Friday, May 20, 2005

Competencies for Online Teaching

Competencies for Online Teaching. Teaching online is different than teaching in person. Yet, many of those teaching online are classroom teachers with no formal training on how to teach effectively. This article looks at ideas for identifying compentencies needed for online teaching with ideas for connecting these to training and certification.

From the site:

Information technology is changing the way people live and learn. Not surprisingly, information technology (IT) is also transforming the nature of teaching. These remarks provide a framework for thinking about such changes and exploring work in progress that is relevant to the development of competencies specific to teaching online (i.e., teaching occurring outside a traditional classroom, typically in a virtual classroom facilitated by use of the Internet).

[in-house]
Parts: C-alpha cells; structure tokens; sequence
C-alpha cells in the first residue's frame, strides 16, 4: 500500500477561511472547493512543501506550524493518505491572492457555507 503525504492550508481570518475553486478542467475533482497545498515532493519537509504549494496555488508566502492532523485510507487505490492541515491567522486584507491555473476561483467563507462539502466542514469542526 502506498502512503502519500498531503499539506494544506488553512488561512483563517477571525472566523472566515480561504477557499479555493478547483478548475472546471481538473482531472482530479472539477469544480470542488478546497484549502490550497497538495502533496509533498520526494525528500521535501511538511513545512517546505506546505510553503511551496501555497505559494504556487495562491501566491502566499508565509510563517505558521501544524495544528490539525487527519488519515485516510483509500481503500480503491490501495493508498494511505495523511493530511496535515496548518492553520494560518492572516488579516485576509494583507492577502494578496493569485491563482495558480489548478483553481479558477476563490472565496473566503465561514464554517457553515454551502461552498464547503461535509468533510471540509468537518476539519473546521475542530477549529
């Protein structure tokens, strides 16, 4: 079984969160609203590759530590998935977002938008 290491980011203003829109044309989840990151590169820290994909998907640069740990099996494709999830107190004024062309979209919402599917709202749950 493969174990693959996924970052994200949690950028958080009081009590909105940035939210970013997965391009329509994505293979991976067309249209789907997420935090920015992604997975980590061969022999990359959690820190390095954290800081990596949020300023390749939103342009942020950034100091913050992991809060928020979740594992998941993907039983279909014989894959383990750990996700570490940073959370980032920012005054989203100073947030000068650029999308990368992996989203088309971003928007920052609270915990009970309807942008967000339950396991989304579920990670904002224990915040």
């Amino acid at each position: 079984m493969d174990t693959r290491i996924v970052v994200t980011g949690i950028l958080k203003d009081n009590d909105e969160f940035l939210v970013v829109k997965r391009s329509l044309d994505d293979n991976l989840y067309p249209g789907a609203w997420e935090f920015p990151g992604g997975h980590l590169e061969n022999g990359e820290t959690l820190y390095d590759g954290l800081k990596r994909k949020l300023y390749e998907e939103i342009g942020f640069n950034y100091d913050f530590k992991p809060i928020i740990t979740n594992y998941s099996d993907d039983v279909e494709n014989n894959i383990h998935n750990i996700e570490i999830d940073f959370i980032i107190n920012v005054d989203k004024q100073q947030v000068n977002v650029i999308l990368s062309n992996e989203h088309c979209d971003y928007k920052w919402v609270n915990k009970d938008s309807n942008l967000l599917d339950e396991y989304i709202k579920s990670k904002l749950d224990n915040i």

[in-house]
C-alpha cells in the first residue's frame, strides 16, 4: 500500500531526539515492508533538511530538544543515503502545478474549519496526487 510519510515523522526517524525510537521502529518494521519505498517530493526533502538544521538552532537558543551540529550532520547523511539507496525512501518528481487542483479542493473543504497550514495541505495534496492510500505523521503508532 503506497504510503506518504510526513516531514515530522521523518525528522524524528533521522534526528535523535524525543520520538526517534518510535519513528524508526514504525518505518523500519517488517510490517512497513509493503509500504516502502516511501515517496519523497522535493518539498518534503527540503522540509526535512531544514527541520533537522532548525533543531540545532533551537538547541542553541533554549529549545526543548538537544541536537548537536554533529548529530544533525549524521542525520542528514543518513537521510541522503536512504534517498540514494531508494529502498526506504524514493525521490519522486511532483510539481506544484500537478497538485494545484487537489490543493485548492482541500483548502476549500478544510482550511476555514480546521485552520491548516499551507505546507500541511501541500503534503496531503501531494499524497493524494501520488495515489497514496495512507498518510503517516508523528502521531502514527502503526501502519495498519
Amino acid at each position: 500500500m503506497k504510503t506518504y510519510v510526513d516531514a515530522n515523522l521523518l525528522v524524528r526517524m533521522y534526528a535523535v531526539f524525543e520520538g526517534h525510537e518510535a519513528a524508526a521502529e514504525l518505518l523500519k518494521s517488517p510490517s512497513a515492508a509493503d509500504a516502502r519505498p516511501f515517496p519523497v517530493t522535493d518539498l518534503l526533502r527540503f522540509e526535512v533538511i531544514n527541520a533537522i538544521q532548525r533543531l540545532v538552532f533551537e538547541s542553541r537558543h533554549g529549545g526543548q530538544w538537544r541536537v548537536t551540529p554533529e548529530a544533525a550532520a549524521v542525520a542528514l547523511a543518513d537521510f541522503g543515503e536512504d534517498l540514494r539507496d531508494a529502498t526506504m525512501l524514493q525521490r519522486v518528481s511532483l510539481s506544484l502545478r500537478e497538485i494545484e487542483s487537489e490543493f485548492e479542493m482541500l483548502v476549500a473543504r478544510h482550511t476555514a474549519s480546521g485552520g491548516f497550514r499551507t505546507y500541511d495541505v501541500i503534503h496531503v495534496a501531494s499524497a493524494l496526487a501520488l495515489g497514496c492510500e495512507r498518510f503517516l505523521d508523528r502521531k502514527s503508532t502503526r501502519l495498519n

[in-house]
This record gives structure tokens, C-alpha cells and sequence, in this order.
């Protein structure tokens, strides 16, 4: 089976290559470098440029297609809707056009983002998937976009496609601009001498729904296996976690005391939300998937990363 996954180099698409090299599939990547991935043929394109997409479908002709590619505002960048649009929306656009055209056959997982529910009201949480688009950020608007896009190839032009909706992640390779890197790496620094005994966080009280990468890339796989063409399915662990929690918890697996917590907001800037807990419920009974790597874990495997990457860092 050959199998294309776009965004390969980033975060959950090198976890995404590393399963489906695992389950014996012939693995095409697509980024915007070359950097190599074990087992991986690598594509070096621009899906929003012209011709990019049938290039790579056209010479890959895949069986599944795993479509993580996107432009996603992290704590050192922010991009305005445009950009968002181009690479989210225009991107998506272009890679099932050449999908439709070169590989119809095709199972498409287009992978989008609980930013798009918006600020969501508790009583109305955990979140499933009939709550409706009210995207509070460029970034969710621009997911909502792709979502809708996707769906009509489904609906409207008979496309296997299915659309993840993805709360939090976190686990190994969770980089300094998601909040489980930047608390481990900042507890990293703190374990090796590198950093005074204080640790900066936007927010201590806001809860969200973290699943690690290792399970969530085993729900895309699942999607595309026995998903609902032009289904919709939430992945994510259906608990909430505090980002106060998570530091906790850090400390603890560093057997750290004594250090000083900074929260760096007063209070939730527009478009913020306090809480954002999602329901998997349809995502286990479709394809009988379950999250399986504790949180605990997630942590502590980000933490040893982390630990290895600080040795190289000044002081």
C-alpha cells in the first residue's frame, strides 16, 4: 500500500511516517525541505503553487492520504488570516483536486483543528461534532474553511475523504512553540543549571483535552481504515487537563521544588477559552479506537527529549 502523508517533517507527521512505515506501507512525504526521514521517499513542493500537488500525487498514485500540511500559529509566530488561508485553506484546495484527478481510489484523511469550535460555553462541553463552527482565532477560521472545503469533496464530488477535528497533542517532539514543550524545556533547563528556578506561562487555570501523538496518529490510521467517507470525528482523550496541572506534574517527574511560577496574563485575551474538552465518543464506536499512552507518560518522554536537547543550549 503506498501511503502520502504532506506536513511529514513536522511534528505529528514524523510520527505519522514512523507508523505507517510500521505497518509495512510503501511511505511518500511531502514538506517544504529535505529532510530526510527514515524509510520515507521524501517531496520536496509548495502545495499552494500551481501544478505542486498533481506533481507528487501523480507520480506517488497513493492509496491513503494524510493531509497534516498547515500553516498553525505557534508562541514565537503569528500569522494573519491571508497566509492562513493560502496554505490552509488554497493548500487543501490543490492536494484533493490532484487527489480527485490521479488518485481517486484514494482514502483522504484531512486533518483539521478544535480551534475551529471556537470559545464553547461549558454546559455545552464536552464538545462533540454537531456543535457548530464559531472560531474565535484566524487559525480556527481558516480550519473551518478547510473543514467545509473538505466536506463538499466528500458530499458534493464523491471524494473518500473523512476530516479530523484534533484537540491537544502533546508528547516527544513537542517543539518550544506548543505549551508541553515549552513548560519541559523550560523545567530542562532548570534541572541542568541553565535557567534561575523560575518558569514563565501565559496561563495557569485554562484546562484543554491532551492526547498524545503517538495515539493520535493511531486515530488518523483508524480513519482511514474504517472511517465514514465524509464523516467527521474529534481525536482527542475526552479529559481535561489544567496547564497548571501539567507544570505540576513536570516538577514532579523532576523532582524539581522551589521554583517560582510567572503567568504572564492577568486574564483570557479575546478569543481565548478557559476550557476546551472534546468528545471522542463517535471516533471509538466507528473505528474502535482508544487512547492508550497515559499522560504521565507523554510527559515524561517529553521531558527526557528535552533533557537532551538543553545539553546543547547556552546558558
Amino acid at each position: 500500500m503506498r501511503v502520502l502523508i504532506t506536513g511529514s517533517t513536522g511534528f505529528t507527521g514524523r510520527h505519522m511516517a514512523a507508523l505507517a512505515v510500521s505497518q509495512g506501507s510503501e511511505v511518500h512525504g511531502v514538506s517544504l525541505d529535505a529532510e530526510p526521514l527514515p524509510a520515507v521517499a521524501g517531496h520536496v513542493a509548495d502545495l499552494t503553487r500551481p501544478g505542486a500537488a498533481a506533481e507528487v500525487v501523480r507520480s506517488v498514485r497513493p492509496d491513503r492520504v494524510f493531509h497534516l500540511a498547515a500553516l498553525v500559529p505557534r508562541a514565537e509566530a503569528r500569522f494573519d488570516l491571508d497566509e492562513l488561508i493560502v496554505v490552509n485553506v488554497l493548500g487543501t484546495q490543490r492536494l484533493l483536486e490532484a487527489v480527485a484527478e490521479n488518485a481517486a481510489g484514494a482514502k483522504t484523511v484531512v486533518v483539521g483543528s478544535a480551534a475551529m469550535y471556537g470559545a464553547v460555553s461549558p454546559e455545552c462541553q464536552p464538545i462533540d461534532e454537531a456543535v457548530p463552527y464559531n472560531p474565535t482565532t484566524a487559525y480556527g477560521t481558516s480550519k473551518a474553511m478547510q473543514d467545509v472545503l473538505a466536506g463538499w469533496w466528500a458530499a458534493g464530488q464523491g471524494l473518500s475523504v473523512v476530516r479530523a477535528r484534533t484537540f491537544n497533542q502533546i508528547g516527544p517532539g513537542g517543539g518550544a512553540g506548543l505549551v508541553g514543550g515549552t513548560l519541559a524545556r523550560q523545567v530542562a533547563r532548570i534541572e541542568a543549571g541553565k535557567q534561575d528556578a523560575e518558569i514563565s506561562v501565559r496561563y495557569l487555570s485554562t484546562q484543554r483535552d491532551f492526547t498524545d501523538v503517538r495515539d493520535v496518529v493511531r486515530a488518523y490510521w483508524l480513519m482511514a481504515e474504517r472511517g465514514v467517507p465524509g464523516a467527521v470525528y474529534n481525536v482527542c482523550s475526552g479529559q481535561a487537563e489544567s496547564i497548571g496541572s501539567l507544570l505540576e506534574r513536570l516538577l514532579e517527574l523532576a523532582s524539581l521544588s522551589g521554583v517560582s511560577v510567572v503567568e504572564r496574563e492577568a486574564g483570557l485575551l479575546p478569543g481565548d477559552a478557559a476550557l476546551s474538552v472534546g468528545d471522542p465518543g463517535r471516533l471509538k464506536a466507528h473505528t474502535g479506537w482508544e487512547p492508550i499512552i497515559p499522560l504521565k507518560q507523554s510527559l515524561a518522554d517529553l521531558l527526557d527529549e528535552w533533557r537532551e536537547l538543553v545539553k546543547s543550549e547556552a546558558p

Competence refers to a state of being well qualified to perform an activity, task or job function. When a person is competent to do something, he or she has achieved a state of competence that is recognizable and verifiable to a particular community of practitioners. A competency, then, refers to the way that a state of competence can be demonstrated to the relevant community. According to the International Board of Standards for Training, Performance and Instruction (IBSTPI), a competency involves a related set of knowledge, skills and attitudes that enable a person to effectively perform the activities of a given occupation or function in such a way that meets or exceeds the standards expected in a particular profession or work setting (Richey et al., 2001). The structure and assessment of competencies may differ from one community of practice to another and even within a community. To facilitate a common understanding of competencies in the\context\of online and distributed learning some specifications have been elaborated (IMS, 2001). Typically, a competency is divided into specific indicators describing the requisite knowledge, skills, attitudes and context of performance.

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